However, even at "just" 5.5m, this giant lizard would have been one formidable predator.

Like its relative, the Komodo dragon, Megalania was armed with a lethal arsenal of curved teeth. A 2009 investigation into the poorly understood predatory ecology of Komodo dragons, which also incorporated some comparative anatomy of Megalania teeth, indicated that the dragons possess a venom delivery system. By association, Megalania may well have done so too.

If so, this would make Megalania the largest venomous animal ever to have lived.


Like Megalania and other pumped-up reptiles from Pleistocene (including the 9m-long Bluff Downs Giant Python), Meiolania platyceps was certainly big enough, at 2.5m, to hold its own in the company of Australia's giant marsupials.

Crafty humans were not intimidated by these walking tortoise fortresses

This massive tortoise not only dwarfed any modern specimens, it also possessed a pair of impressive horns on top of its head. Such devilish appendages would have prevented these reptiles from withdrawing their heads into their shells, as most modern tortoises do when faced with a threat.

However it's fair to assume that Meiolania platyceps was not one to run away from a fight.

In addition to a heavily armoured front end and a large, domed shell, these tortoises possessed spiked tails that would have made potential aggressors think twice before taking a bite out of them. The combination of features means Meiolania platyceps superficially resembles a group of armoured dinosaurs called the ankylosaurs, which could hold their own against Tyrannosaurus.

Unfortunately, crafty humans were not intimidated by these walking tortoise fortresses. While the fate of Meiolania platyceps remains unknown, a clue is offered by some bones unearthed on the Pacific island of Vanuatu belonging to a close relative, M. damelipi.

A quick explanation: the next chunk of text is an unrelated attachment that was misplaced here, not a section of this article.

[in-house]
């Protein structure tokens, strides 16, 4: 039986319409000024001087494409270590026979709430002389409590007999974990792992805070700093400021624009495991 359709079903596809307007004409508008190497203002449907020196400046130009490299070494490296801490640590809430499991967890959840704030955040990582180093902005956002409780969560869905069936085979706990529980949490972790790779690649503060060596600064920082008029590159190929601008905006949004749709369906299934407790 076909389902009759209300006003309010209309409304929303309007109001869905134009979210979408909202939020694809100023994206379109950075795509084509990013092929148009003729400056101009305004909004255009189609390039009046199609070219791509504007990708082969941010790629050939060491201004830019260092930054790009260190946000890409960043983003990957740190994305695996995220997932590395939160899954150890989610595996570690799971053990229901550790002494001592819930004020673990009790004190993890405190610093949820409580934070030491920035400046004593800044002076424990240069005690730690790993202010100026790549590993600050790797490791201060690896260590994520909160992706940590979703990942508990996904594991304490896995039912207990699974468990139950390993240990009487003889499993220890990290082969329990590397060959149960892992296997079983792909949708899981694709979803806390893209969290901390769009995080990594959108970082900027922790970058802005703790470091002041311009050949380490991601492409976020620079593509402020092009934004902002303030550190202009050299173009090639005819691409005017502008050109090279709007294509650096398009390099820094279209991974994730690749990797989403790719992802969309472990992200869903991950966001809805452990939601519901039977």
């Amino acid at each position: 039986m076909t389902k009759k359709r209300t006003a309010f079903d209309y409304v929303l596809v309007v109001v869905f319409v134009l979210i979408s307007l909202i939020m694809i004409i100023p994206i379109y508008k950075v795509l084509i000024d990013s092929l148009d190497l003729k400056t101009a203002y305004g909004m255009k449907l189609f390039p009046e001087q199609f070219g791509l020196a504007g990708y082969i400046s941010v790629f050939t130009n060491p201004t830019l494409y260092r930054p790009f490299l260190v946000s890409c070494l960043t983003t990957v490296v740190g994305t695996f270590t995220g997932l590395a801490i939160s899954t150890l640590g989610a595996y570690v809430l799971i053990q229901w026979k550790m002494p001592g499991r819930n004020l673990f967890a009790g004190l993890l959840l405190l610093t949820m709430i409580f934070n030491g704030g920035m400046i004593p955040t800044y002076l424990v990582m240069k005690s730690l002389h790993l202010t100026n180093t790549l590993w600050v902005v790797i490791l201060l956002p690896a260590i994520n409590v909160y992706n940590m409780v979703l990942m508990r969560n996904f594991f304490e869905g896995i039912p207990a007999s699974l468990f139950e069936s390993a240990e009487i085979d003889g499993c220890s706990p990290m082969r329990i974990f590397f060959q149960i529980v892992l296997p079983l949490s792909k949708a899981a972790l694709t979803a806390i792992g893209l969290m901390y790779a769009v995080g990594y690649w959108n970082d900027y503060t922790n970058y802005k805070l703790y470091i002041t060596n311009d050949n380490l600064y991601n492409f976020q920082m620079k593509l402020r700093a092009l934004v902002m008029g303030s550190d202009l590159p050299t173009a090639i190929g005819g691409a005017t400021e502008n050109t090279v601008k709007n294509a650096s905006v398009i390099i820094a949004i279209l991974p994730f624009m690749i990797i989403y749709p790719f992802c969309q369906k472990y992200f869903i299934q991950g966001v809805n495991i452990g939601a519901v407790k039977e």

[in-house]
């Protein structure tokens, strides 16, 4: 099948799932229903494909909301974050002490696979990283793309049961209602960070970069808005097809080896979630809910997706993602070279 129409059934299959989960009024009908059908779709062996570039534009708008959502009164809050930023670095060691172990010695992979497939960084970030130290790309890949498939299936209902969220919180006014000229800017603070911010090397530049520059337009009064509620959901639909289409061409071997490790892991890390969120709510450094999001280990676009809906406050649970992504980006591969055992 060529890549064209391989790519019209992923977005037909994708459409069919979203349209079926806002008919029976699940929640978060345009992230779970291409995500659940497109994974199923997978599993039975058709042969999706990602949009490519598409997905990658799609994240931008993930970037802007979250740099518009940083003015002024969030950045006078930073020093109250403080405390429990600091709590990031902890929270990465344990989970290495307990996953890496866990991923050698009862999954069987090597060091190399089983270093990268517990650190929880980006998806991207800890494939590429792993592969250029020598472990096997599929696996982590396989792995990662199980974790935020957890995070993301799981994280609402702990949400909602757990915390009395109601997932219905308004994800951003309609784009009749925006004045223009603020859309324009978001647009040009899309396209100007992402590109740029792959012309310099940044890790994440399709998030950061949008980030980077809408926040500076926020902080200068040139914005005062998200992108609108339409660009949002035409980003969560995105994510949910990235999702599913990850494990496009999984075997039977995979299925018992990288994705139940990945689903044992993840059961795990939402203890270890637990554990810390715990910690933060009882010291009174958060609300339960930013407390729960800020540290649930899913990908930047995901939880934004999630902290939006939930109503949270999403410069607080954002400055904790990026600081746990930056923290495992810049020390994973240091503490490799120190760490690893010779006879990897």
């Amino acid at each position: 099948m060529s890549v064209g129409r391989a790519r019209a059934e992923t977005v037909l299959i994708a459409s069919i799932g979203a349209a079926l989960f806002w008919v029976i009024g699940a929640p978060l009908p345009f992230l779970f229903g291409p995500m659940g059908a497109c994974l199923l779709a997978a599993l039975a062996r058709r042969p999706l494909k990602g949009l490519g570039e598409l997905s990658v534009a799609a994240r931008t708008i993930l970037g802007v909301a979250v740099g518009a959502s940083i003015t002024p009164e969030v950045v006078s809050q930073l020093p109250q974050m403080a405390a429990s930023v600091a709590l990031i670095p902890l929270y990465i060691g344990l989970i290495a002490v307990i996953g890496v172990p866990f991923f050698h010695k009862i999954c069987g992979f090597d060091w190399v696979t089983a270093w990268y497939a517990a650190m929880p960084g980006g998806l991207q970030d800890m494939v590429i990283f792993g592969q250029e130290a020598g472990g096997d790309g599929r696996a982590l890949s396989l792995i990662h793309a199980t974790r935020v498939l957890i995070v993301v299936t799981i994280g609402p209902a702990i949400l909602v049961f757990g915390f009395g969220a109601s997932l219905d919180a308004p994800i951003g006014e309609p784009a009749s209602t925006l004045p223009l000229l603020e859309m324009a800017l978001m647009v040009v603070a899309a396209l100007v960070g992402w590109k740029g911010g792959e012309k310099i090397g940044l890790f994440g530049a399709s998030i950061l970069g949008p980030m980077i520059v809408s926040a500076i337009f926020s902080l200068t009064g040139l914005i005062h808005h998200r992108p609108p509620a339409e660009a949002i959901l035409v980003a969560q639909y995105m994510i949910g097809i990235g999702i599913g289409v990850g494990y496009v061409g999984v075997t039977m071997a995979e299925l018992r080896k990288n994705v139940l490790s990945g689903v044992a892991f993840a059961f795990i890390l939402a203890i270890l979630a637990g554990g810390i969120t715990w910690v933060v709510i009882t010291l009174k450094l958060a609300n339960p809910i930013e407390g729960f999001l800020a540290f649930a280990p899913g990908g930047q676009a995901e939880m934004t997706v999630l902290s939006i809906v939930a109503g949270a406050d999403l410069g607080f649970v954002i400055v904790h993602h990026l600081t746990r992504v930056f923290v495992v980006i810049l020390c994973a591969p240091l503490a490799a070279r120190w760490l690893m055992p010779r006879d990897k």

Unlike their larger cousins, who went extinct during the Pleistocene, these tortoises survived well into the age of humans, only to be exterminated by a seafaring people called the Lapita around 2,000 years ago.

Remains of butchered leg bones found in rubbish pits give an indication as to the gastronomic fate that might also have befallen Australia's giant tortoises.

Tasmanian Tiger

The Thylacine serves as a cautionary tale for anyone who doubts humanity's ability to annihilate species. Unlike most of Australia's megafauna, which went extinct tens of thousands of years ago, these wolf-like marsupials survived on the island of Tasmania well into the 20th Century; long enough, even, for film footage of them in captivity to exist.

It seems unlikely that thylacines will ever rise from the ashes

Though not as "mega" as most megafauna, thylacines were powerful apex predators capable of hunting other sizeable marsupials such as kangaroos and wallabies. This, ultimately, was their downfall, as European settlers in Tasmania inferred from their predatory appearance that they were responsible for attacks on sheep.

The local government placed a bounty of £1 per thylacine head, and this, combined with increased habitat degradation by humans and competition with settlers' dogs, led to total extinction by 1936.

Though unconfirmed sightings continue to this day, and Tasmania's landscape is both inaccessible and theoretically amenable to supporting such creatures, it seems unlikely that thylacines will ever rise from the ashes.

It is a reminder that, while we may lack scimitar-like teeth, crushing beaks or horned heads, it is humans that are the most lethal of all megafauna.